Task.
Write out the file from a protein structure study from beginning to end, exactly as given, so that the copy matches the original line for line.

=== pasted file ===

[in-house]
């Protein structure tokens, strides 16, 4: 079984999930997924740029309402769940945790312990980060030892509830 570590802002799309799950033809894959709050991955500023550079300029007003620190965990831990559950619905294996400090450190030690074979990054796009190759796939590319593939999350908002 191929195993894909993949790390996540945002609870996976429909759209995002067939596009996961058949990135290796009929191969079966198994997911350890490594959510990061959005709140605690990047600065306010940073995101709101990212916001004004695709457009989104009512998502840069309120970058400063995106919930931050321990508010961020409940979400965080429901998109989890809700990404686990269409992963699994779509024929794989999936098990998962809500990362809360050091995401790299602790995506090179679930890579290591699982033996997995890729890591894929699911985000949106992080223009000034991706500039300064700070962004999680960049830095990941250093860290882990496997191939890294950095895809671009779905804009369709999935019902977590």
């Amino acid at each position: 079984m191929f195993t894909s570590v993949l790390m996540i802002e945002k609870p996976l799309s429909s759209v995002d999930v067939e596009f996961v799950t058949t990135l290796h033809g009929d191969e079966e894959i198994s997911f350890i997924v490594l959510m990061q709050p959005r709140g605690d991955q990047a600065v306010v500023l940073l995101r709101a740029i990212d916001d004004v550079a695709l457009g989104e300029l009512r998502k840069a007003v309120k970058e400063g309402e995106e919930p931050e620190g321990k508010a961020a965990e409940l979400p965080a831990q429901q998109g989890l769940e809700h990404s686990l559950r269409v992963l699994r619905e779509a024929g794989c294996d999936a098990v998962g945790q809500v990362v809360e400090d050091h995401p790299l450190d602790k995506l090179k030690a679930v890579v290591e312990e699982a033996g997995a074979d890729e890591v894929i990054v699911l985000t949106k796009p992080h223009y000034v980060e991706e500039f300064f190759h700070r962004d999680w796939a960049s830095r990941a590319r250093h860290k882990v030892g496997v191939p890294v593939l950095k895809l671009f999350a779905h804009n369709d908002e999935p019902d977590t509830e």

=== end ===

[in-house]
């Protein structure tokens, strides 16, 4: 079984999930997924740029309402769940945790312990980060030892509830 570590802002799309799950033809894959709050991955500023550079300029007003620190965990831990559950619905294996400090450190030690074979990054796009190759796939590319593939999350908002 191929195993894909993949790390996540945002609870996976429909759209995002067939596009996961058949990135290796009929191969079966198994997911350890490594959510990061959005709140605690990047600065306010940073995101709101990212916001004004695709457009989104009512998502840069309120970058400063995106919930931050321990508010961020409940979400965080429901998109989890809700990404686990269409992963699994779509024929794989999936098990998962809500990362809360050091995401790299602790995506090179679930890579290591699982033996997995890729890591894929699911985000949106992080223009000034991706500039300064700070962004999680960049830095990941250093860290882990496997191939890294950095895809671009779905804009369709999935019902977590």
């Amino acid at each position: 079984m191929f195993t894909s570590v993949l790390m996540i802002e945002k609870p996976l799309s429909s759209v995002d999930v067939e596009f996961v799950t058949t990135l290796h033809g009929d191969e079966e894959i198994s997911f350890i997924v490594l959510m990061q709050p959005r709140g605690d991955q990047a600065v306010v500023l940073l995101r709101a740029i990212d916001d004004v550079a695709l457009g989104e300029l009512r998502k840069a007003v309120k970058e400063g309402e995106e919930p931050e620190g321990k508010a961020a965990e409940l979400p965080a831990q429901q998109g989890l769940e809700h990404s686990l559950r269409v992963l699994r619905e779509a024929g794989c294996d999936a098990v998962g945790q809500v990362v809360e400090d050091h995401p790299l450190d602790k995506l090179k030690a679930v890579v290591e312990e699982a033996g997995a074979d890729e890591v894929i990054v699911l985000t949106k796009p992080h223009y000034v980060e991706e500039f300064f190759h700070r962004d999680w796939a960049s830095r990941a590319r250093h860290k882990v030892g496997v191939p890294v593939l950095k895809l671009f999350a779905h804009n369709d908002e999935p019902d977590t509830e």